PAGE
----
Our cities have been constructed almost entirely around private cars. But what’s happening now? Cities are realising that infrastructure for motor vehicles in urban areas often leaves them looking grey, industrial and not very liveable places for people. Keep reading to find out how highways are now being transformed and what our top 5 picks from around the world are.
1. Madrid’s Urban Beach Paradise Reconstruction
In 2008 the Department of Urban Planning officially launched the Río project in Madrid. Río aimed to reclaim the city’s main Manzanares river and restore the surrounding natural environment for the enjoyment of local residents and tourists.
The aim of the project was to create a more cohesive and fluid relationship between the built-up city landscape and the countryside surrounding it to make it more habitable and sustainable environment for city inhabitants.
After almost 8 years under construction, it was finally opened to the public in 2015.
The relocation of a large section of the city’s inner ring-road underground meant that the banks of the river were able to be converted into parks, bicycle paths, kiosks, cafes and sports grounds and to top it all off, even an urban beach!
2. London’s Exhibition Road ‘Shared Surface’
The street you’re looking at is called Exhibition Road and was previously one of the busiest streets for traffic in the cultural district of London.
Since the 1960s, the road was divided into 2 lanes of traffic with three subsequent rows of parked vehicles. But this area being the home of many major cultural landmarks and museums, a road constantly blocked with cars and traffic felt somewhat inharmonious with the surrounding area.
Therefore, the Royal Borough of Kensington and Chelsea initiated a competition to come up with ideas as to how the road could be repurposed for better pedestrian use.
The aim of the project was to make the areas surrounding cultural attractions more peaceful and relaxed, so people could leisurely stroll through the area and enjoy the art and scenery.
The ‘shared surface’ idea which prevailed, meant that the entire road was completely paved over and turned into an entirely pedestrianised urban area whereby people could move without obstacles across the open space.
The removal of traffic lights and road signs “creates a level of ambiguity that slows cars down and increases the interaction between different modes of travel.”
3. Seoul Korea: Cheonggyecheon Motorway Renovation
In 2005, the Seoul Metropolitan Government decided to dismantle the 10-lane roadway and 4-lane highway which carried over 170,000 motor vehicles every day along the Cheonggyecheon stream.
What replaced this urban freeway was the creation of a blissful biophilic landscape and pedestrian-only public space where greenery and social connection became the focal point of a dense metropolitan area.
The project contributed to a 15.1% increase in bus ridership and a 3.3% increase in subway ridership between 2003 and 2008, with the renovated area now attracting 64,000 visitors daily.
While previously there were around 170,000 cars travelling along the highway daily, now there are only around 30,000 – in fact, there is so little traffic on the road on Sundays that the road is able to be closed off and used for other purposes.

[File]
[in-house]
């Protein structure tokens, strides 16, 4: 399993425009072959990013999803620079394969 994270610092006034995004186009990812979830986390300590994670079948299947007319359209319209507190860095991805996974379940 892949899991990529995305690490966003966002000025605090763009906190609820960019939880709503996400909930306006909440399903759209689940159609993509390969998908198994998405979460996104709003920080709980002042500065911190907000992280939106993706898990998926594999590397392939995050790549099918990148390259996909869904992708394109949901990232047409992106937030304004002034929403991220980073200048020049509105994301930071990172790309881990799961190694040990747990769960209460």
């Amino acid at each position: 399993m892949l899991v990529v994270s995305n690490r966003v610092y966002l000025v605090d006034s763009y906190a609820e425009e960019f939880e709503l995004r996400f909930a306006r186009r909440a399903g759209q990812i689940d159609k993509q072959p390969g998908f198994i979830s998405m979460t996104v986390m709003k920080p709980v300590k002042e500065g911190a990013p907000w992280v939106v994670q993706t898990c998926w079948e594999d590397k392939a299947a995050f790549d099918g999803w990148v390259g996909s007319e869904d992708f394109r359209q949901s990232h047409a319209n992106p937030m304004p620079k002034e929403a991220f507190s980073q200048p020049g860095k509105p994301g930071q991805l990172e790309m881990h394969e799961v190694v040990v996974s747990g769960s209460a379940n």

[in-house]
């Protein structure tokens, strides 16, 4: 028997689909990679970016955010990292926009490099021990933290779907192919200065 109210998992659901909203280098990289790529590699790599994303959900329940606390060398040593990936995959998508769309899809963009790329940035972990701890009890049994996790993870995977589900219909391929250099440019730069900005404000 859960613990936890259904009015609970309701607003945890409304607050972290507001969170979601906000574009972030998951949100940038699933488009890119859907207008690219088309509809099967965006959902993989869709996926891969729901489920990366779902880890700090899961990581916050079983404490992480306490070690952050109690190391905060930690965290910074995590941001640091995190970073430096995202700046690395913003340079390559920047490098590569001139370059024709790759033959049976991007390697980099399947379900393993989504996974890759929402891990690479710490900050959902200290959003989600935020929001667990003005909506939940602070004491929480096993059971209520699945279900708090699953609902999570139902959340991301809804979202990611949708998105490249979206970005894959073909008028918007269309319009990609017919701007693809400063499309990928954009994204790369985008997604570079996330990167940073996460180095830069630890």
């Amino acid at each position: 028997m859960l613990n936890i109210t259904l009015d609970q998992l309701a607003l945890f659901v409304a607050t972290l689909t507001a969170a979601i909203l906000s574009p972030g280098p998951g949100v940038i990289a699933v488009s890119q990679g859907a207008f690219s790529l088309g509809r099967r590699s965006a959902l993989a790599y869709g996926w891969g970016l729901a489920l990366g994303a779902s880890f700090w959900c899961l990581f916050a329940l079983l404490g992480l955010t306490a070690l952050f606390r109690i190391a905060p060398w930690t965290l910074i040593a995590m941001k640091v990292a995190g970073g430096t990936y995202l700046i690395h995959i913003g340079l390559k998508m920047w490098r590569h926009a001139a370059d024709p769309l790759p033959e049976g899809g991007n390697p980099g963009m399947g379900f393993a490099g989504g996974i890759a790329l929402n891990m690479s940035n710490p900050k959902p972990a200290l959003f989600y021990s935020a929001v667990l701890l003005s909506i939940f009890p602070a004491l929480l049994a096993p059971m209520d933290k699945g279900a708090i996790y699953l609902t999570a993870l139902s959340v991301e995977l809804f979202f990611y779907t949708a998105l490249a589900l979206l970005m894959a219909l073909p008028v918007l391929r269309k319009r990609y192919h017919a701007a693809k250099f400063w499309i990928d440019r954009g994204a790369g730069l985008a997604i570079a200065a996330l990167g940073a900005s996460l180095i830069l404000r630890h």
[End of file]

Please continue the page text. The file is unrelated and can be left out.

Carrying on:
4. Times Square: Pedestrian Plaza
The reconstruction of Times Square’s 2.5 acres of now pedestrian-only space began in 2010 and was recently completed in 2017.
This completely transformed a once congested intersection into a world renowned open public space. The removal of cars from such a central spot in the city means that a once heavily congested space has been revitalised in favour of more comfortable and free movement of people, reviving life in the heart of the Big Apple.
On average, 330,000 people go through Times Square daily – therefore creating a space solely for the movement of these people has been an integral and inspirational reshaping of city space towards the future of car-free urban infrastructure.
5. San Francisco: Freeway Deconstruction
The Embarcadero freeway was previously the main artery of the San Francisco city landscape – however, in 1989 an earthquake struck the bay area, severely damaging its infrastructure.
Instead of replacing the highway which would have been a significantly costly and time-consuming endeavour, the general public consensus was that the highway should be removed when residents saw the potential for how the space could be used better.
In its place, the ROMA Design Group created plans for a Boulevard in 2002 which provided more space for alternative transportation such as walking and cycling – helping to shift the focus away from personal car use.
The area has since sprung to life with more than 100 acres of land along the waterfront that is now transformed into a public promenade, and in the years that followed real estate and commercial value in the surrounding areas increased by 300 percent.
Looking at these pictures side by side, it’s difficult to imagine that a highway ever existed. Yet, it illustrates perfectly the extent to which urban landscapes can change for the better when cars are no longer the main focus, and hopefully we will start to see more cities following in these footsteps in future.
These major reconstructions show that large scale urban transformations really can happen and what’s possible for the future. As we begin to tackle the dominance of private vehicles head on, we start to realise the value of public space – and how when you re-design for people, you revive city life for everyone.
Do you know of any other exciting highway reconstructions going on right now? Let us know below!